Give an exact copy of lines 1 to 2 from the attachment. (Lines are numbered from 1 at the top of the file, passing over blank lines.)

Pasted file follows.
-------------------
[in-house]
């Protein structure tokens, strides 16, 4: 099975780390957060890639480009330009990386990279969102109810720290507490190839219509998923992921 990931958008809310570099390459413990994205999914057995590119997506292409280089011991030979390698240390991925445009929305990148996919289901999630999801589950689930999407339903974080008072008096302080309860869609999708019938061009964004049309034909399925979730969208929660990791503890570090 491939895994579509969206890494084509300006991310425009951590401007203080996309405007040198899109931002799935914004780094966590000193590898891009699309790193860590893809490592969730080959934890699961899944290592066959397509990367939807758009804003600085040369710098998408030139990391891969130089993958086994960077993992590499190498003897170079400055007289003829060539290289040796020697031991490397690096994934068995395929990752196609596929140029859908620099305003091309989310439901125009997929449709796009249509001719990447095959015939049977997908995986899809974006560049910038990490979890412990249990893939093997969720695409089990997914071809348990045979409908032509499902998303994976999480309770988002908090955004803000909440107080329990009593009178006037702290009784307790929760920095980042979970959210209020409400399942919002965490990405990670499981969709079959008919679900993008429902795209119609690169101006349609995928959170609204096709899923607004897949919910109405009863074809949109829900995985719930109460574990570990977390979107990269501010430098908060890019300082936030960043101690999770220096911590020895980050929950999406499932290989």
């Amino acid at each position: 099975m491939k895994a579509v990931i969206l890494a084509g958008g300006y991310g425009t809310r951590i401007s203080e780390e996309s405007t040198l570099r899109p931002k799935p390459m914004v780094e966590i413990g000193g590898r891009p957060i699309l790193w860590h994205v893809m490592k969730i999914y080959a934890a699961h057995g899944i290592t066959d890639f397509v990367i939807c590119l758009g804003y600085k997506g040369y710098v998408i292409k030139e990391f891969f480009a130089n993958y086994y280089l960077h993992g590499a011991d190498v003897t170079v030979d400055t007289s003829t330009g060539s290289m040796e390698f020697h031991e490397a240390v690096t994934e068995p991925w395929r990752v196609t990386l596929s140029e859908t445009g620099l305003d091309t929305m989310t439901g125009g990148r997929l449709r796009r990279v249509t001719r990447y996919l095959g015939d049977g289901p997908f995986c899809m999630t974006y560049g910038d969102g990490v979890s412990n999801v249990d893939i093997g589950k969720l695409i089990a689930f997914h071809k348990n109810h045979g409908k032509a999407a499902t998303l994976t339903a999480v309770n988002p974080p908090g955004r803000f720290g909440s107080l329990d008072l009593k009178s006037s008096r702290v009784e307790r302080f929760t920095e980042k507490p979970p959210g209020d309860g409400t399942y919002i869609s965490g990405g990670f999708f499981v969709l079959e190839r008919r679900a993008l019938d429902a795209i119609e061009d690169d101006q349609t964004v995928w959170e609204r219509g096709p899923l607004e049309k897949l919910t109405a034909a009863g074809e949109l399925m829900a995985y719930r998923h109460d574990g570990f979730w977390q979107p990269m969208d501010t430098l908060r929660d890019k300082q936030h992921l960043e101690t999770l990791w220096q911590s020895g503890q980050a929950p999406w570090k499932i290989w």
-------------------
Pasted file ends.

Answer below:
[in-house]
């Protein structure tokens, strides 16, 4: 099975780390957060890639480009330009990386990279969102109810720290507490190839219509998923992921 990931958008809310570099390459413990994205999914057995590119997506292409280089011991030979390698240390991925445009929305990148996919289901999630999801589950689930999407339903974080008072008096302080309860869609999708019938061009964004049309034909399925979730969208929660990791503890570090 491939895994579509969206890494084509300006991310425009951590401007203080996309405007040198899109931002799935914004780094966590000193590898891009699309790193860590893809490592969730080959934890699961899944290592066959397509990367939807758009804003600085040369710098998408030139990391891969130089993958086994960077993992590499190498003897170079400055007289003829060539290289040796020697031991490397690096994934068995395929990752196609596929140029859908620099305003091309989310439901125009997929449709796009249509001719990447095959015939049977997908995986899809974006560049910038990490979890412990249990893939093997969720695409089990997914071809348990045979409908032509499902998303994976999480309770988002908090955004803000909440107080329990009593009178006037702290009784307790929760920095980042979970959210209020409400399942919002965490990405990670499981969709079959008919679900993008429902795209119609690169101006349609995928959170609204096709899923607004897949919910109405009863074809949109829900995985719930109460574990570990977390979107990269501010430098908060890019300082936030960043101690999770220096911590020895980050929950999406499932290989």